Bogota Travel Guide
Bogota is a beautiful city located between the mountains of the Andes. Its neighborhoods give off positive energy and maximum appeal.
Take a culinary tour of it to the farmers’ market in Paloquemao, taste locally grown coffee and try the empanadas of the street vendors in Usaquén. You can also enjoy the many museums. You’ll find sublime gold ornaments and terrifying ancient mummies in the Museo Nacional and an incredible art collection in the Museo Botero.
And at night, you can move between quiet bars and lively clubs, dancing to cumbia, rock or techno, depending on your musical preferences.
- Top 5 reasons to visit Bogotá
- What to do in Bogotá
- When to visit Bogotá
- How to get to Bogotá
- Where to stay in Bogotá
- How to get around Bogotá
- Cost of living in Bogotá
- Where to eat in Bogotá
Top 5 reasons to visit Bogotá
A magnificent environment
There are few capitals as beautiful as Bogotá. The Andes rise up around it creating an impressive setting. We suggest you take the cable car to the top of Monserrate hill for magnificent views. In the city, the colonial architecture offers an extraordinary visual scenery.
Museums of world impact
Bogotá’s museum variety defies any American capital. From the captivating Gold Museum and the labyrinthine National Museum to the scientific exhibits at the Maloka Museum and the planetarium in Independence Park.
Charming colonial neighborhoods
In the center of Bogota is located La Candelaria, a beautiful neighborhood with architecture that covers the 450 years of history of the city. The cavernous Primada Cathedral, the frescoes of the elegant Colon Theatre and the empanadas and hot chocolate of La Puerta Falsa are unforgettable.
Colombia has a vast creative community, whose epicentre is Bogotá. The Botero Museum is extremely attractive, as are smaller galleries such as Casas Riegner. The ArtBo art festival, held annually, concentrates spectacular works of the latest generation. In addition, in the secondary streets of La Candelaria you will find striking displays of street art.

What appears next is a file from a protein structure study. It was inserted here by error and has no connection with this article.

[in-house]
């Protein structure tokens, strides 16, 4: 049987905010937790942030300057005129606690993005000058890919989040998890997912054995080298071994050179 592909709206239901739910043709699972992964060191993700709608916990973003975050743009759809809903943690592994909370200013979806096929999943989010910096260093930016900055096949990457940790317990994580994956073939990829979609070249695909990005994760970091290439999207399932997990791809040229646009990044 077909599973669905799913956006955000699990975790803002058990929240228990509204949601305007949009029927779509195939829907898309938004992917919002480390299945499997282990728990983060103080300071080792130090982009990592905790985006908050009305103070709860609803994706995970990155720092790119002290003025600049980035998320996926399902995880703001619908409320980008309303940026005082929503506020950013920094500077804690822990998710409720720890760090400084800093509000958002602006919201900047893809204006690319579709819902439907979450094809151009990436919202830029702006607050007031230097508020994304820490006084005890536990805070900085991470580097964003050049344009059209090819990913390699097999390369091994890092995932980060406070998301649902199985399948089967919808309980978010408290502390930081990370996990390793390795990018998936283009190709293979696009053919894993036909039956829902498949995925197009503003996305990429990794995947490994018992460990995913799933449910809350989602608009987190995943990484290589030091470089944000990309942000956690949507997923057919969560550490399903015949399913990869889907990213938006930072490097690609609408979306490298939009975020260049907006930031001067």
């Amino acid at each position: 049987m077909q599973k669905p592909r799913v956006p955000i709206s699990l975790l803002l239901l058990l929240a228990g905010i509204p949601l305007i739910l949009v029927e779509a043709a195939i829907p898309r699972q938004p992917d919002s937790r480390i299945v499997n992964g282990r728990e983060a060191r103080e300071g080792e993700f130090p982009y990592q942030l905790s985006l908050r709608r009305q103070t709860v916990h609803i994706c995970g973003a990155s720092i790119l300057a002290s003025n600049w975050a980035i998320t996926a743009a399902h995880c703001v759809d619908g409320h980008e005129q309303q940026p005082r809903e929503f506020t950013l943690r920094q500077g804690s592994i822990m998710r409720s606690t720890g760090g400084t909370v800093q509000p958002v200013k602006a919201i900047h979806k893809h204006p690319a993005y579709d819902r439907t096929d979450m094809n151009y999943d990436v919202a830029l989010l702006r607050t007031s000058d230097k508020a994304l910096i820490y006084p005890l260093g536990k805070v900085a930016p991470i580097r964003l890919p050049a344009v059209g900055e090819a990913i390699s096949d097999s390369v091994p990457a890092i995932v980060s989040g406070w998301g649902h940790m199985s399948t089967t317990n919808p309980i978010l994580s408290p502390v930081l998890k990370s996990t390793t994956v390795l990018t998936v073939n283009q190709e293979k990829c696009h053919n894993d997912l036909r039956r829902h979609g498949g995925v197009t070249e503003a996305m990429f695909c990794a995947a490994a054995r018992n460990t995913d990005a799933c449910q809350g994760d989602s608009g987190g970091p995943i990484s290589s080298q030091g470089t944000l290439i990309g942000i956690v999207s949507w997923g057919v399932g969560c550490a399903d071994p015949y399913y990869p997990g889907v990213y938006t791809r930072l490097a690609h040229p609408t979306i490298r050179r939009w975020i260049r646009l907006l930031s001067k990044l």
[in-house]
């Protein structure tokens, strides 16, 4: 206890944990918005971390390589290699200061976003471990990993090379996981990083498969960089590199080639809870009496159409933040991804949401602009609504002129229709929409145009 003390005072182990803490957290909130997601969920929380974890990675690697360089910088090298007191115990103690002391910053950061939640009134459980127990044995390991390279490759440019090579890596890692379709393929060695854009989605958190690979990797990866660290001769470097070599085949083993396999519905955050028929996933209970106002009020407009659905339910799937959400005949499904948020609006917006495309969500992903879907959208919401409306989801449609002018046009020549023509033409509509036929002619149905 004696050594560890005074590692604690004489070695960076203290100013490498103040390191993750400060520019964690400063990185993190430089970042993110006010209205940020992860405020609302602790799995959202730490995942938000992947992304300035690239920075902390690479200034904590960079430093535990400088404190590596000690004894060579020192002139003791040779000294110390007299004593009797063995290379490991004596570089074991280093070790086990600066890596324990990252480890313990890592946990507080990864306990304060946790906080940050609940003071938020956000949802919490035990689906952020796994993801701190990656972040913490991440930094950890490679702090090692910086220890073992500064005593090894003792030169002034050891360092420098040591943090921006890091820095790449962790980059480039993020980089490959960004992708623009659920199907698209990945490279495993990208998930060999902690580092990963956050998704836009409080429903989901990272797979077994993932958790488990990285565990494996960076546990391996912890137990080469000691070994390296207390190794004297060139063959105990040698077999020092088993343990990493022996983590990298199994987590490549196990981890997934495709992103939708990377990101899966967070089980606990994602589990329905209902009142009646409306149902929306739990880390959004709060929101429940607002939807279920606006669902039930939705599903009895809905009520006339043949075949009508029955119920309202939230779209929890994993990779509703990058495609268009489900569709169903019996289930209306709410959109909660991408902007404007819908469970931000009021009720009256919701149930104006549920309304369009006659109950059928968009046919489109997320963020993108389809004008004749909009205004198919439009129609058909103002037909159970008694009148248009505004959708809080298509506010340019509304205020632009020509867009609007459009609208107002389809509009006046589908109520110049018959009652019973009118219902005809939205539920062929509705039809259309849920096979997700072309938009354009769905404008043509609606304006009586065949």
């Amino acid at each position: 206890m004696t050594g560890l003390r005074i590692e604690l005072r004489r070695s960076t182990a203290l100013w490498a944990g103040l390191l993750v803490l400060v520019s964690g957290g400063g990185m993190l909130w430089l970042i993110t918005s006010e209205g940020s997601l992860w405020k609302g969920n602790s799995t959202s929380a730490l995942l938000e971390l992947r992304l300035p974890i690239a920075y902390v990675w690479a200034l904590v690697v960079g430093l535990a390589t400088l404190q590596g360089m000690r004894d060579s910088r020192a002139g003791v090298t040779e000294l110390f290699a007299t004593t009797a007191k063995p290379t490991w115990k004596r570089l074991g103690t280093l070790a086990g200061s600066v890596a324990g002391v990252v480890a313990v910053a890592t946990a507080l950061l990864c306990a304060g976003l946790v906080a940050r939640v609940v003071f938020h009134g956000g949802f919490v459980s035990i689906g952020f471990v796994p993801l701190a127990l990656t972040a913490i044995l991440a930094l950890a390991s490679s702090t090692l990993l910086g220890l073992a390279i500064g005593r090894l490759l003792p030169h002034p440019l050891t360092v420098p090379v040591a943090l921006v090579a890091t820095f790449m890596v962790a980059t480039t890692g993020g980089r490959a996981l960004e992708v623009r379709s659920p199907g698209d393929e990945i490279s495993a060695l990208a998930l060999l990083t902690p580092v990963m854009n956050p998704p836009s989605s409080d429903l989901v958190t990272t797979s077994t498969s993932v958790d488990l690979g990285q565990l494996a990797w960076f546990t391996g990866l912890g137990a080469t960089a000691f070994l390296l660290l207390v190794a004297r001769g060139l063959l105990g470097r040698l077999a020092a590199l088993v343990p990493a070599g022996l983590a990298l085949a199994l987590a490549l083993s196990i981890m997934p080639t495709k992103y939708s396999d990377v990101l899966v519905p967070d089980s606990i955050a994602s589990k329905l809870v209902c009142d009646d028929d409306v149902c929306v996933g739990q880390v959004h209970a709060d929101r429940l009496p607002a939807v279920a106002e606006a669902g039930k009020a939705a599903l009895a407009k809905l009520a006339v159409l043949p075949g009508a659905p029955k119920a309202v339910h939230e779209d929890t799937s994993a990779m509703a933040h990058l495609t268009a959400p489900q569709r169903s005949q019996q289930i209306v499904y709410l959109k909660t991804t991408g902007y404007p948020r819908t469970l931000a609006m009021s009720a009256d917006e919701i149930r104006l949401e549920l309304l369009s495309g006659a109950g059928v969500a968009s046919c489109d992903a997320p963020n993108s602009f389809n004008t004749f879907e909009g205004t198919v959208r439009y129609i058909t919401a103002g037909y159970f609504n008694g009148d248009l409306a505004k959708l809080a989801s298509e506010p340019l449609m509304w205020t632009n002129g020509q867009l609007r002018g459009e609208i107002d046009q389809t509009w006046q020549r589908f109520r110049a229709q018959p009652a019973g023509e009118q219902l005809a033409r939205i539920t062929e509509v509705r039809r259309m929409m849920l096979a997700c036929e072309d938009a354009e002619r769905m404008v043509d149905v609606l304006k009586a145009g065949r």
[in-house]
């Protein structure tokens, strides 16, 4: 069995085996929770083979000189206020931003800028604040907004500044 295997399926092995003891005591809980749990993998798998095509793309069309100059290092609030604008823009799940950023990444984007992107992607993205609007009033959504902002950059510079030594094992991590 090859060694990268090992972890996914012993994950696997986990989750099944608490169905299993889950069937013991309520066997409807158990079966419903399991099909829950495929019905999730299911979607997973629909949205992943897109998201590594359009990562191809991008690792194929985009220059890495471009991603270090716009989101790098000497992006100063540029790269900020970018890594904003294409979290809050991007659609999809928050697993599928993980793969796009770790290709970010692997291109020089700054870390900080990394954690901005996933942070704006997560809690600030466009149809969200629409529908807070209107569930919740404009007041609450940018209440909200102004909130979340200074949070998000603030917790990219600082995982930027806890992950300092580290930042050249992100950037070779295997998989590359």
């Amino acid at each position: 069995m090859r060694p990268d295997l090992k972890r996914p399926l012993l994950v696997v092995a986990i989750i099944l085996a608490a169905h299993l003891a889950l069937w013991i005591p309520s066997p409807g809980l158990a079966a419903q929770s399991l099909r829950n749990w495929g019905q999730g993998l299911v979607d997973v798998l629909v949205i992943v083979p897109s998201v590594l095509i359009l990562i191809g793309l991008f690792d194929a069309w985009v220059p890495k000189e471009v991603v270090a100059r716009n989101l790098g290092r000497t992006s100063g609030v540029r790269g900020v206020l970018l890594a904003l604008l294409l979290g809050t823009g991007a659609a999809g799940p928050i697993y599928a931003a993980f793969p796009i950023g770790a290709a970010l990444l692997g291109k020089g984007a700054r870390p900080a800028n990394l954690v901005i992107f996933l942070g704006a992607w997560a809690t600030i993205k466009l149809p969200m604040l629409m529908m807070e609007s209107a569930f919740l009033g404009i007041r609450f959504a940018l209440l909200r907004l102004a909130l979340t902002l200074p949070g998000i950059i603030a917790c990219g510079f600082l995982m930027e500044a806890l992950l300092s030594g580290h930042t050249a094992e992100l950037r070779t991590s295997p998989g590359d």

Food, night and fun
Bogota is a lively city where people eat very well. For many, it is one of the world’s most emerging gourmet destinations. It is home to the New Colombian Movement, which masterfully combines fruit, coffee and chocolate. The night is equally tempting. Salsa, reggaeton, cumbia, rock and other musical genres will accompany you in the dance halls.
What to do in Bogotá
Exploring La Candelaria
La Candelaria is the old city of Bogota. It is lined with cobblestone streets of colonial essence with a unique atmosphere. It is home to the Plaza de Bolívar, the most important square in the city, where the National Capitol is located. From here you can visit the Teatro Nacional Colón and the Museo Botero, before continuing on to the Museo del Oro and the church of San Francisco, which dates from the 17th century.
Going up to Monserrate
Monserrate rises over Bogota, imperial, at more than 3000 meters. This hill can be crowned by an aerial tramway, a funicular railway and walking. Don’t miss visiting the Sanctuary, dated in the 17th century, appreciate the spectacular views and try some of its restaurants.
Get into Colombian archaeology
The National Museum of Colombia is north of Independence Park. It is one of the oldest institutions of art and culture in the Americas. Its galleries present local artifacts that reflect the archaeological findings and historical evolution of the city. You will find pre-Columbian mummies, indigenous crafts and diverse tools that will draw before you an attractive outline of the past. In contrast, you will also enjoy admirable contemporary collections.
Rest in the Simon Bolivar Metropolitan Park
Simon Bolivar Park invites tourists to feel free. It includes large green areas and trails to walk through to places like the Sports Palace, the Children’s Museum and El Salitre. A regenerating enclosure for all ages, where you can organize a picnic, go boating on the lake or listen to an exciting concert.
Walk to La Chorrera waterfall
On the outskirts of Bogota, among the mountains, is the epic waterfall La Chorrera. Disconnect from the city by going into its well-marked path. At the end of the beautiful hike, at about 600 meters above sea level, you’ll hear the thunderous sound of the water falling over the falls.
When to visit Bogotá